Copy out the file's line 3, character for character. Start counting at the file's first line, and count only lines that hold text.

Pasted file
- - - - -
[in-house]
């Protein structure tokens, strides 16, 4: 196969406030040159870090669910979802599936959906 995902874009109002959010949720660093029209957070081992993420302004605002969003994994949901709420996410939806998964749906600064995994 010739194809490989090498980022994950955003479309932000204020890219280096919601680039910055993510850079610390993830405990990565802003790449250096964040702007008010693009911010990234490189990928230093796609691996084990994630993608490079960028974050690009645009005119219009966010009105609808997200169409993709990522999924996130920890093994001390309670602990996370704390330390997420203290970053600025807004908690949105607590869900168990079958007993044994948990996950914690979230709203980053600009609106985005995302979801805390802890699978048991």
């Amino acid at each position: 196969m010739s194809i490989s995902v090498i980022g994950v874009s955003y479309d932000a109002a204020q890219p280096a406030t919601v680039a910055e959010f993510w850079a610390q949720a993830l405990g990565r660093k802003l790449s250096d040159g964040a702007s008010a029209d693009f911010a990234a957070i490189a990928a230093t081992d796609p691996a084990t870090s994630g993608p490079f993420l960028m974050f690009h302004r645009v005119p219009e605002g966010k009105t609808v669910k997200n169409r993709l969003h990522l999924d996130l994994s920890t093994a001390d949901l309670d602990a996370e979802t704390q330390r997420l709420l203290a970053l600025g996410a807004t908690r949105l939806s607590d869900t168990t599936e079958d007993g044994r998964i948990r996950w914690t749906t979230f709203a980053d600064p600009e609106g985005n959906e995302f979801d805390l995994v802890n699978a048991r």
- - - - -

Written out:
């Amino acid at each position: 196969m010739s194809i490989s995902v090498i980022g994950v874009s955003y479309d932000a109002a204020q890219p280096a406030t919601v680039a910055e959010f993510w850079a610390q949720a993830l405990g990565r660093k802003l790449s250096d040159g964040a702007s008010a029209d693009f911010a990234a957070i490189a990928a230093t081992d796609p691996a084990t870090s994630g993608p490079f993420l960028m974050f690009h302004r645009v005119p219009e605002g966010k009105t609808v669910k997200n169409r993709l969003h990522l999924d996130l994994s920890t093994a001390d949901l309670d602990a996370e979802t704390q330390r997420l709420l203290a970053l600025g996410a807004t908690r949105l939806s607590d869900t168990t599936e079958d007993g044994r998964i948990r996950w914690t749906t979230f709203a980053d600064p600009e609106g985005n959906e995302f979801d805390l995994v802890n699978a048991r």